In particular, it is important to note that unlike git and svn where you can choose which local branch should be pushed to the server Mercurial's default behavior is to push ALL branches to the server! This means that any branches you make locally (e.g. to work on new features) will be committed to the server and clutter up the main repository's history. It is thus very important that we carefully evaluate the different branching mechanisms that Mercurial offers.

The four methods of branching differ in whether and how the history of a branch is stored a) locally and b) when pushed to the main server. In summary, the types of branches in Mercurial are:

Named Branches
Created using hg branch <branchname>. Named branches split the revision history and keep track of every revision committed under the branch. Although it might be tempting to compare named branches to svn's branches, unlike svn Mercurial's named branches are permanently stored in history even after merging those changes back into the default branch (equivalent to svn's trunk).
Anonymous Branches (AKA Heads)
Created whenever a change (via a commit on an older revision, changes pulled from the server etc.) implicitly causes the history to branch. Heads are comparable to git's branching mechanism, except without the explicit naming (but see bookmarks below). Mercurial will warn you if you try to push changes that would result in creation of one or more new heads in the server's repository, as creation of new heads should generally be avoided on the server unless you have a really good reason for it.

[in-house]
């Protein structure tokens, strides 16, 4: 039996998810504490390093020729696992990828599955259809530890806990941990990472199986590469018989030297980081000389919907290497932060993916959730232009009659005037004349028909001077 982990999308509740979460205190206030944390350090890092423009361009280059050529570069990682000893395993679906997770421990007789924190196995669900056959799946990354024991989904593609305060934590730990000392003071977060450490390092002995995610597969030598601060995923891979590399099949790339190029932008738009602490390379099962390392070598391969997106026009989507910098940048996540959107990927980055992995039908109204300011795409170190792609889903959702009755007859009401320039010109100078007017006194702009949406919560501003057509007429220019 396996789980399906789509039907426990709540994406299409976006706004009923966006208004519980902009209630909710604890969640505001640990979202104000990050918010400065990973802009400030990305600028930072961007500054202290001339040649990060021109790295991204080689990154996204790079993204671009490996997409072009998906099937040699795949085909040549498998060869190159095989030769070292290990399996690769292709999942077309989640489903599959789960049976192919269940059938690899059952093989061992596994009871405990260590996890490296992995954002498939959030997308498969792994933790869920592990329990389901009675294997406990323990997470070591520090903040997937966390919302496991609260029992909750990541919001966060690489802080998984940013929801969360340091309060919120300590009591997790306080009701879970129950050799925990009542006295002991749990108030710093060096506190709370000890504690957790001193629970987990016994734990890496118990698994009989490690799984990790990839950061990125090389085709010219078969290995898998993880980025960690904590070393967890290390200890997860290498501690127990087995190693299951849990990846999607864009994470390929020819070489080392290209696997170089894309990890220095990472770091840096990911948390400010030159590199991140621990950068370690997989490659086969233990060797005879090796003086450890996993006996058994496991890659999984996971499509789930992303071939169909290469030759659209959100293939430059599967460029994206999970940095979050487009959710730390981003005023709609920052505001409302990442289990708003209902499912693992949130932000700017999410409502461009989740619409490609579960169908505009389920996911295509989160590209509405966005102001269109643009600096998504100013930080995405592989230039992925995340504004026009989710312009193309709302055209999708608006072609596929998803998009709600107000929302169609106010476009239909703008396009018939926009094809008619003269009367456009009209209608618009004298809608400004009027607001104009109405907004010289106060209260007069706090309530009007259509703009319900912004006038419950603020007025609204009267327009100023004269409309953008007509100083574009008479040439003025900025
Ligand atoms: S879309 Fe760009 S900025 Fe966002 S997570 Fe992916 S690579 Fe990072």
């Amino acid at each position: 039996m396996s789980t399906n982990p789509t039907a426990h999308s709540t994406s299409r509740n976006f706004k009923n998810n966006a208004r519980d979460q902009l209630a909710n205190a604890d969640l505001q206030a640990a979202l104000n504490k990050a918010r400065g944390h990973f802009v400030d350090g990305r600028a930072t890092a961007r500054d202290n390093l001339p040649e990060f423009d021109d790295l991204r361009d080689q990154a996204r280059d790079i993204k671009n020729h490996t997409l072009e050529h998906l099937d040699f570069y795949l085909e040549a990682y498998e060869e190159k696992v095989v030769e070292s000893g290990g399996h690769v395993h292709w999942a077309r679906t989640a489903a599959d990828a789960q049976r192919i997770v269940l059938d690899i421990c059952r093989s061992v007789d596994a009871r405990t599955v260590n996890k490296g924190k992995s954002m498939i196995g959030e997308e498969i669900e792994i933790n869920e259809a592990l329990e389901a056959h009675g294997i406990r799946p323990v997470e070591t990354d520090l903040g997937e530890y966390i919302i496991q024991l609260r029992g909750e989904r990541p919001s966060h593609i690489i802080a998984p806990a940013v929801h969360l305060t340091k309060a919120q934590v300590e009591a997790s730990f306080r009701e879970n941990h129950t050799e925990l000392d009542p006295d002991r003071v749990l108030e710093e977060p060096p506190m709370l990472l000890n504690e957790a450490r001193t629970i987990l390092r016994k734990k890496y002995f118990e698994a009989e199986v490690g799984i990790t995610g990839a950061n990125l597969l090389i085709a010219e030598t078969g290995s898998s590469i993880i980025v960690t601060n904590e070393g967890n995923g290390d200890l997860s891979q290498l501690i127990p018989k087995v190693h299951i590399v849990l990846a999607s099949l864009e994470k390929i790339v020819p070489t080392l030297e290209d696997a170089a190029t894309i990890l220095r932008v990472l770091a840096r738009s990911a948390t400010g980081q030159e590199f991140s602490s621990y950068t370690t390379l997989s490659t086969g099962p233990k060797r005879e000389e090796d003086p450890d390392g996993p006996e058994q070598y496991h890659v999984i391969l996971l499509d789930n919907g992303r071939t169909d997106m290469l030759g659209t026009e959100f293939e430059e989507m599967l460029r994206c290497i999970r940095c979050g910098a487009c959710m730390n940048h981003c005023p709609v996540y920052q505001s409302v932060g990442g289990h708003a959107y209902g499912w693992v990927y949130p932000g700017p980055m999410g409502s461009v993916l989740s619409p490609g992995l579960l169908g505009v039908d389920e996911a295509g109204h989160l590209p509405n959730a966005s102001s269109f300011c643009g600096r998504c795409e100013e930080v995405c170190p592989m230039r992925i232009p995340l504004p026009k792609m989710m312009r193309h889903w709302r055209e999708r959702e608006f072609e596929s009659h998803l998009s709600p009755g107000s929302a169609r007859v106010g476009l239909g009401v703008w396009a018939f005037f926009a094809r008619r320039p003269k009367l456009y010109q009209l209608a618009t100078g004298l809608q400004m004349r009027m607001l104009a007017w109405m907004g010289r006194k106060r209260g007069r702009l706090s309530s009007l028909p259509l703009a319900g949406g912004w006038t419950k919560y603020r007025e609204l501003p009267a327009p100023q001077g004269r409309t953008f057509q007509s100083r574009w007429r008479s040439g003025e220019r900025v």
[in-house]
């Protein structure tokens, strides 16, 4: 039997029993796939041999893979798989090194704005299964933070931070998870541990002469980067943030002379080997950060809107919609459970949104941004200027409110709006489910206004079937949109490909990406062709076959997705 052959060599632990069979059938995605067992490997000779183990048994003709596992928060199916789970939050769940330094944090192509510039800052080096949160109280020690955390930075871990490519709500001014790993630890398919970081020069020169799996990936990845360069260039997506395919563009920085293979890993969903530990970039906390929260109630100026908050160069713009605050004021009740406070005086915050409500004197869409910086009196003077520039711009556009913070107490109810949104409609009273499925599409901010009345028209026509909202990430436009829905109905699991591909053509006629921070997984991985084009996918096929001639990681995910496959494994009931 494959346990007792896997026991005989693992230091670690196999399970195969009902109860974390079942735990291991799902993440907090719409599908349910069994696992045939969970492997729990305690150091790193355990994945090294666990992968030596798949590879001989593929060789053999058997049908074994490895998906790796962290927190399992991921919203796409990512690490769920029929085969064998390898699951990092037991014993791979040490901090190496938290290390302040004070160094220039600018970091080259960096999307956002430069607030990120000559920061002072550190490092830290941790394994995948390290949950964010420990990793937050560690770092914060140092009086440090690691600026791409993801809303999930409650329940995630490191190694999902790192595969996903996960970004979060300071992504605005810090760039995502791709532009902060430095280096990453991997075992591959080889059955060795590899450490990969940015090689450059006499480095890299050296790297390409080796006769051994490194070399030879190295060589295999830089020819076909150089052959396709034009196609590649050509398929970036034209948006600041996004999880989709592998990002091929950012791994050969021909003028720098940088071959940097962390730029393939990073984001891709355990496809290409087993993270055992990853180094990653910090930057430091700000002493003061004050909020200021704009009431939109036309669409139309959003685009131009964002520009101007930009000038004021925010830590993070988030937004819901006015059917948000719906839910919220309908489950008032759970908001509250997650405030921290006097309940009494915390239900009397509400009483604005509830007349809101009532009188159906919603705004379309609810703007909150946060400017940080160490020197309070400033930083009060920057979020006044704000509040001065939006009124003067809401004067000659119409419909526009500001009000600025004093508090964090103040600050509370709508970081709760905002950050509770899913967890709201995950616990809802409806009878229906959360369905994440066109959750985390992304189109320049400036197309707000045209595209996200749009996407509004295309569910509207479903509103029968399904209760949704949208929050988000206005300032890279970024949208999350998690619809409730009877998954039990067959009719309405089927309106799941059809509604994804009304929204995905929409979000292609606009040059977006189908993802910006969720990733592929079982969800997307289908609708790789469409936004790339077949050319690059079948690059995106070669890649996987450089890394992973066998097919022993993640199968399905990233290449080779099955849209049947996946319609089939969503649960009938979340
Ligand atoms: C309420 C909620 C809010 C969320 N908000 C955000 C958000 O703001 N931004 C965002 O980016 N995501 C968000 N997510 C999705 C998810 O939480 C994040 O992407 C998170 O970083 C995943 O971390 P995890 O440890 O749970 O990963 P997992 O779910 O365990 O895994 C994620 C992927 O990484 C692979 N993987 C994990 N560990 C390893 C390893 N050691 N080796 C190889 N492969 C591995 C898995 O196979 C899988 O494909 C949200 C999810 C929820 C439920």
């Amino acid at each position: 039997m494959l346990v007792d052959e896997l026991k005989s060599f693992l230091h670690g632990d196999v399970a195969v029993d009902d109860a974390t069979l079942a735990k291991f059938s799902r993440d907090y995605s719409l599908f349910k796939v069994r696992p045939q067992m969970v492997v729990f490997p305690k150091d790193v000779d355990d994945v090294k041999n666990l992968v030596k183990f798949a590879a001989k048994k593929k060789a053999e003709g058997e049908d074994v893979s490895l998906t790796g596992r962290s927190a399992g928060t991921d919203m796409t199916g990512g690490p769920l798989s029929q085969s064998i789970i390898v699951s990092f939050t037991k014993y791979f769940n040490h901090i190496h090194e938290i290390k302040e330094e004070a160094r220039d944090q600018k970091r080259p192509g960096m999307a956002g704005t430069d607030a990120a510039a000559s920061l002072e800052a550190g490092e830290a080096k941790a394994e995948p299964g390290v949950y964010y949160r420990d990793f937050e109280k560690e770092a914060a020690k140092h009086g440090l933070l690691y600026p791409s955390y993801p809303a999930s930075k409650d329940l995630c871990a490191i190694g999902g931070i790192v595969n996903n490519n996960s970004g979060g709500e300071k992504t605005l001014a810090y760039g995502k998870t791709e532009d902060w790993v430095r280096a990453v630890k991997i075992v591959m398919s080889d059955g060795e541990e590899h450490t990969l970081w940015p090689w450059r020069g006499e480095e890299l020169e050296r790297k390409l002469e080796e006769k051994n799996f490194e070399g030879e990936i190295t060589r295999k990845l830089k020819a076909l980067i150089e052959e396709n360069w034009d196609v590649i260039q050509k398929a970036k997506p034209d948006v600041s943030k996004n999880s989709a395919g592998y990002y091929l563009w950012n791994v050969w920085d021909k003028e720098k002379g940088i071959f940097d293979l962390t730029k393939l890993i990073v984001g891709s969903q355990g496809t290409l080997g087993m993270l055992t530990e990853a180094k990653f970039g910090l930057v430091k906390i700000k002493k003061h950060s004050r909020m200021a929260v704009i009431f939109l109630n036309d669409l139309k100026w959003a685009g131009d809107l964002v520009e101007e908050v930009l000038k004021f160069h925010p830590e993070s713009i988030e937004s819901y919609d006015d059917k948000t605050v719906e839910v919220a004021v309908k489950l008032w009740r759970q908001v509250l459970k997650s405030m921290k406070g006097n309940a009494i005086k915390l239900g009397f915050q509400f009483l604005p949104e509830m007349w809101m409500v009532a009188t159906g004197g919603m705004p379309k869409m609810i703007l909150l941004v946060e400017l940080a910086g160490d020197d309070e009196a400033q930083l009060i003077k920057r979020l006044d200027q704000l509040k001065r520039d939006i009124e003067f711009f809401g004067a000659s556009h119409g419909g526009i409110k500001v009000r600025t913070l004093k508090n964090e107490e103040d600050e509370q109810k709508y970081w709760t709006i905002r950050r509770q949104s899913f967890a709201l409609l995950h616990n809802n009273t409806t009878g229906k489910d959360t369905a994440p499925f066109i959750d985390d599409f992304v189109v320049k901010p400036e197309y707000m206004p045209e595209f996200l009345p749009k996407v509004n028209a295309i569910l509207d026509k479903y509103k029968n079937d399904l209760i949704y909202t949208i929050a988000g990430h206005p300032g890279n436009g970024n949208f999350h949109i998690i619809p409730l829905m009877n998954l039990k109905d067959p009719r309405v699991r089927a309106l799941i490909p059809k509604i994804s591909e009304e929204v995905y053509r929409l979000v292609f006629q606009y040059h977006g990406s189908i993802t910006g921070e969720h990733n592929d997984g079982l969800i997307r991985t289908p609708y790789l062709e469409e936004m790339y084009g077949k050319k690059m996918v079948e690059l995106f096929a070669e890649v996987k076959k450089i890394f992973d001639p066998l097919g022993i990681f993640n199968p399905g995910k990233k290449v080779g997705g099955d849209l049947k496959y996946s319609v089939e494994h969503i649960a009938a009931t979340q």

Created using hg bookmarks <bookmark name>. Essentially, Mercurial bookmarks just add a convenient tag to an anonymous branch which you can use to refer to the head instead of its hash value or revision number. Bookmarked anonymous branches are essentially equivalent to git's branches.
The simplest and least intrusive method of branching is to simply clone the repository. The clone's history is completely independent of any other clone's history, and is the branching method most similar to svn's branching. Clones are also the only type of branching that is completely local - unless you push the clone upstream, it only exists on your system.


Fixme.png Please help FIXME: Finish evaluating different workflows

A DVCS is quite different from a centralized VCS like SVN, and requires a different workflow. Mercurial can support a wide variety of workflows so we will need to decide upon how we want to work with it.

Repository Structure